Staff members at Harmonie building want a lunch spot again

Staff at the Harmonie complex are fed up; the cafeteria has signs to make sure no one uses their laptop during lunch hours, but students seem to be ignoring them en masse.
By Remco van Veluwen / Photo by Joas de Jong / Translation by Sarah van Steenderen

It happens all too often: a RUG employee walks into the Harmonie cafeteria for lunch and a chat with their co-workers, only to find the place overrun by students studying and talking over their laptops. Disappointed, they take their soup back to their office to eat lunch alone.

Usually the tables have signs on them, saying that laptops are not permitted between noon and two o’clock. During that time, the cafeteria should be used for lunch purposes only. ‘But they just shove them aside without reading them; they’re in the way’, says history lecturer Richard.

He thinks the signs help a little, and so does talking to the students and asking them to go study elsewhere. ‘They might protest a little, but usually they understand. This happens five times a year at most, so usually we manage to solve it ourselves.’

‘Students use the place not to have lunch, but to study’, says Birgit, who works at the Language Centre. Even if there are only two laptops on a table, it’ll be occupied by six students in an elaborate discussion. ‘We want to have lunch together, but we often can’t even sit together.’

Richard doesn’t like that, either. ‘We just want to sit together, but we can’t because the tables are occupied by one or two students.’


Before the renovation of the cafeteria, years ago, there was a clearly marked staff only area. But the C-bar put an end to that. ‘What’s also annoying is that you can’t discuss private business with a colleague without a student being right next to you. I don’t want them overhearing everything we say’, says Birgit. ‘Sometimes we talk about things that aren’t meant for students’ ears’, adds her co-worker Ronald. ‘We always have to look around before discussing things.’

The reverse is also true of course: ‘I overheard students talking about my class once or twice.’ Back when they still had a private staff area, Richard says, people would join each other for lunch more often. ‘That is also partly due to students sitting nearby. Discussing a thesis is no longer an option.’

It’s important for us to take a break from work. But where are we supposed to go?

RUG colleague Gerda feels the situation contradicts the university’s public policies. ‘The RUG published a health policy, saying how important it is their staff is “healthy”, but they don’t take good care of us. We should be able to take our breaks properly.’ Birgit agrees. ‘It’s important for us to take a break from work. But where are we supposed to go?’


The staff members agree on a solution for the problem: the RUG should enforce the rules. Students react the same to the cafeteria lunch hour signs as they do to the smoking ban. ‘They just light up a couple of metres away’, says Ronald. ‘It’s like the silent carts on trains. Trying to get people to be quiet yourself doesn’t work’, says Birgit. ‘Let an authority take care of it.’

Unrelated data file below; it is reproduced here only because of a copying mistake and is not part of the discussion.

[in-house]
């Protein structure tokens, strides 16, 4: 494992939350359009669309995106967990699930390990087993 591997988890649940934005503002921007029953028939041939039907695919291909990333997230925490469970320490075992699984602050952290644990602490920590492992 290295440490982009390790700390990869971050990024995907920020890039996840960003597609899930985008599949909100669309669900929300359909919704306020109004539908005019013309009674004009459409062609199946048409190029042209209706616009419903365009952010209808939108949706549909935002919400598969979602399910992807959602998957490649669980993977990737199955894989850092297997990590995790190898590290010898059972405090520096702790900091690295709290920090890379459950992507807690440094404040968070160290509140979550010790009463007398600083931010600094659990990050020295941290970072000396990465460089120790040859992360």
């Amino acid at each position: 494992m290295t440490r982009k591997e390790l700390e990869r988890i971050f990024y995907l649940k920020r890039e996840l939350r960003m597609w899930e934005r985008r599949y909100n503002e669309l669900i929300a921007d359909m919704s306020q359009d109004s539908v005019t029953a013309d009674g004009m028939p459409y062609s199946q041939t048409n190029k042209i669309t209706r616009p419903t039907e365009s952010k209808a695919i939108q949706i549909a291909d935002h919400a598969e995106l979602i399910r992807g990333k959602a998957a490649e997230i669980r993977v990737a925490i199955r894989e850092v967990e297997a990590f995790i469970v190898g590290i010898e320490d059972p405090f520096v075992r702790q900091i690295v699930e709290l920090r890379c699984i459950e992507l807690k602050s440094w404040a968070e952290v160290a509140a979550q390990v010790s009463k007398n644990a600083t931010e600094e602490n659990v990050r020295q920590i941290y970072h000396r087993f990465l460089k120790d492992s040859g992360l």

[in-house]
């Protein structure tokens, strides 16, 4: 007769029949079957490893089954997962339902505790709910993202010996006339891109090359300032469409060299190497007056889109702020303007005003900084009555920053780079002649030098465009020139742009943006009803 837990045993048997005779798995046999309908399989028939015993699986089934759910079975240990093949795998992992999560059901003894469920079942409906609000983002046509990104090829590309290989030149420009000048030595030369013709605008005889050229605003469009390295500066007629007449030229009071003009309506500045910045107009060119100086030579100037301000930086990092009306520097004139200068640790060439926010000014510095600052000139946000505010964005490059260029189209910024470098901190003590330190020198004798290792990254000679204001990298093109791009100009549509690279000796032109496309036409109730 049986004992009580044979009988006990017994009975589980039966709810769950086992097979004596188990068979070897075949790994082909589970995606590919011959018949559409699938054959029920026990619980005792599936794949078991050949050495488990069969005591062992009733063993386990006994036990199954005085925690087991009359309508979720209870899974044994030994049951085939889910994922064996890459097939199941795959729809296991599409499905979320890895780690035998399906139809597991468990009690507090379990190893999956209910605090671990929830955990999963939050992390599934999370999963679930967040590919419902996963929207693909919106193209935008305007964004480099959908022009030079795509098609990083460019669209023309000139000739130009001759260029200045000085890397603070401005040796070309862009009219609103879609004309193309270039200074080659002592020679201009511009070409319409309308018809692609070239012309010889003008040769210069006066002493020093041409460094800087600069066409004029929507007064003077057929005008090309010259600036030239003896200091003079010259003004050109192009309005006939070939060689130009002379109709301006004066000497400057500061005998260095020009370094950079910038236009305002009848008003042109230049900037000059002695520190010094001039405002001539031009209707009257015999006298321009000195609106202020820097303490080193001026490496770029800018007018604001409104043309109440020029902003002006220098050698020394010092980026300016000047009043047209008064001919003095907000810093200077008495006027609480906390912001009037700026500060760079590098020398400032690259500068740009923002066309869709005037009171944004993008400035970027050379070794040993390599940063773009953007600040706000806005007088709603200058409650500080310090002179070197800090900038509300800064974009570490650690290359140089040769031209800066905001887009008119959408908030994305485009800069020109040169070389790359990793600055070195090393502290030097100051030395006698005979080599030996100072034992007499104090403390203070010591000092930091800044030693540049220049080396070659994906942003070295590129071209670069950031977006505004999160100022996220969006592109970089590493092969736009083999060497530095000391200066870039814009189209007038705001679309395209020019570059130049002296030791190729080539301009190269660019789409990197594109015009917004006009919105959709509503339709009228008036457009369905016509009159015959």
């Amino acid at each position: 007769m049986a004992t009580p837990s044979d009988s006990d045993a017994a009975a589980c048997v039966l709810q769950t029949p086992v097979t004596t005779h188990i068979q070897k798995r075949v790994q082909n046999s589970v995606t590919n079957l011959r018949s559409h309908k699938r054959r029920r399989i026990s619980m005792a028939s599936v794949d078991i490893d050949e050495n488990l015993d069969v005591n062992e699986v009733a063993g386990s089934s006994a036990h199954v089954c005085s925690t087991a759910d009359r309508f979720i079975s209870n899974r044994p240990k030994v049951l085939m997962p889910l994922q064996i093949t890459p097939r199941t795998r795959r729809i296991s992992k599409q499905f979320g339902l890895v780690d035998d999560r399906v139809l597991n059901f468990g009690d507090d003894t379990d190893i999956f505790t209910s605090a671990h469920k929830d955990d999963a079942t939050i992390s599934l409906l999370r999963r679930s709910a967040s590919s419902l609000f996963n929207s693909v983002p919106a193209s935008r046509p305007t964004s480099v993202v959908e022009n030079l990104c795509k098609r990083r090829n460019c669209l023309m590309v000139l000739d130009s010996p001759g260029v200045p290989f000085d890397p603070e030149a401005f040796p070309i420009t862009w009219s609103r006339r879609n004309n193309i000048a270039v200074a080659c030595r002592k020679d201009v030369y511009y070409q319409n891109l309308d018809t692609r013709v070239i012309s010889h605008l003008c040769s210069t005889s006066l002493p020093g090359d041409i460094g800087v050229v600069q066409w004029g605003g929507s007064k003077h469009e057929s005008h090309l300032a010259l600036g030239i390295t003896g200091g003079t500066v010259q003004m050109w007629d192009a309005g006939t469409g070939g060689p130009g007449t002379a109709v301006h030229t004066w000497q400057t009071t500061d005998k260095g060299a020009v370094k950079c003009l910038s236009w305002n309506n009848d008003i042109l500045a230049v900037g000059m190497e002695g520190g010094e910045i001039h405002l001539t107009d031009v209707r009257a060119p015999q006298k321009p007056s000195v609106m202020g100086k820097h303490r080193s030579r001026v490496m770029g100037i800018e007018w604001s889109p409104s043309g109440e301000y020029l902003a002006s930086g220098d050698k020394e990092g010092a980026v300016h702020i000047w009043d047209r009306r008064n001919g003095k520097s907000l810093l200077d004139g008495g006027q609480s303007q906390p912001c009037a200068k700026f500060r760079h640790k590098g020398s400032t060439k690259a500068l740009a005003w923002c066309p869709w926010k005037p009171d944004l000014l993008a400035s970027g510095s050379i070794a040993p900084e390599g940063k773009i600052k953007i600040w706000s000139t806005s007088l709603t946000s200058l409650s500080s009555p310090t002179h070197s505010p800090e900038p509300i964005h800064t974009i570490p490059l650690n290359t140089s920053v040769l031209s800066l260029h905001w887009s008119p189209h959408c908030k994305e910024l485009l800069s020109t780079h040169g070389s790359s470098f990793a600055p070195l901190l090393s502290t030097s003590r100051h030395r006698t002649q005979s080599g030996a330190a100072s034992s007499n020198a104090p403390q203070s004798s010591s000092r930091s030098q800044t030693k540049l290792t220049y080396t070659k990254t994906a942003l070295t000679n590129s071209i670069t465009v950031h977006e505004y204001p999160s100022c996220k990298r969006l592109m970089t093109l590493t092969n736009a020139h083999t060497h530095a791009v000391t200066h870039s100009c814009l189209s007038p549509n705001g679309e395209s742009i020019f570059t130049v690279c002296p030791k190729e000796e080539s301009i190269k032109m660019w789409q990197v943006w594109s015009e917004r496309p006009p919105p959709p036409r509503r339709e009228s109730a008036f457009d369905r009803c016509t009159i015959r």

Richard would love it if at least part of the room was designated staff only again. ‘We as history department have the habit of eating lunch together. Now the cafeteria is filled with both studying and lunching students.’ It can therefore be hard to find a little spot. ‘But luckily it hardly ever happens to be totally full.’

Ronald understands that students can’t be expected to evacuate the cafeteria at the stroke of noon when they’re studying. ‘I wouldn’t do it if I was in the middle of reading an article, either. I’ve never asked anyone to stop studying, that would somewhat go against my principles.’

But that’s exactly why the three Language Centre colleagues would love to see the return of a separate staff section at the cafeteria. So what’s the hold-up? Birgit: ‘The RUG won’t create one for us, their reasoning being that the Zernike complex doesn’t have a separate staff section either. It’s a nonsense argument. They’re not going to get rid of their particle accelerator just because we don’t have one at the Harmonie building. Big Brother says we need to take healthy breaks, but they won’t do anything to facilitate that.’


How do students feel about the situation? Gabriella Gawęda (22), a student of arts, culture and media, says she didn’t know about the rule. ‘The cafeteria is just always full of people, so I figured it was fine. I did notice a reserved sign once, but I thought that applied to the table, not to everyone in the room’, she says, laughing.

The cafeteria is just always full of people, so I figured it was fine.


Fellow student Dodie Carter (21) didn’t know about the rule, either. ‘Does it apply to the whole building?’ Ivan Penchev (21) never noticed the signs before. He says he rarely visits the cafeteria, but when he does, it’s after two p.m. ‘But I’ve never seen the signs.’ ‘They’re pretty hidden, I don’t think I ever passed them’, Dodie explains.

There’s good reason students work in the cafeteria, she says. They have no other choice. ‘If you need to discuss something with your study group, you can’t go to the library, because you’re not allowed to talk in there.’

So what is the solution? ‘We need more places where people can study and are allowed to talk. Or make the signs larger’, says Dodie jokingly. She’s sad to hear that some lecturers are forced to eat lunch alone in their room. Gabriella also says that was never her intention. ‘But we’ll always need a space where we can study together. Maybe they should create study/lunchrooms.’

Enforcing the no-laptop rules to allow staff to have a quiet lunch is currently on the faculty council’s agenda.



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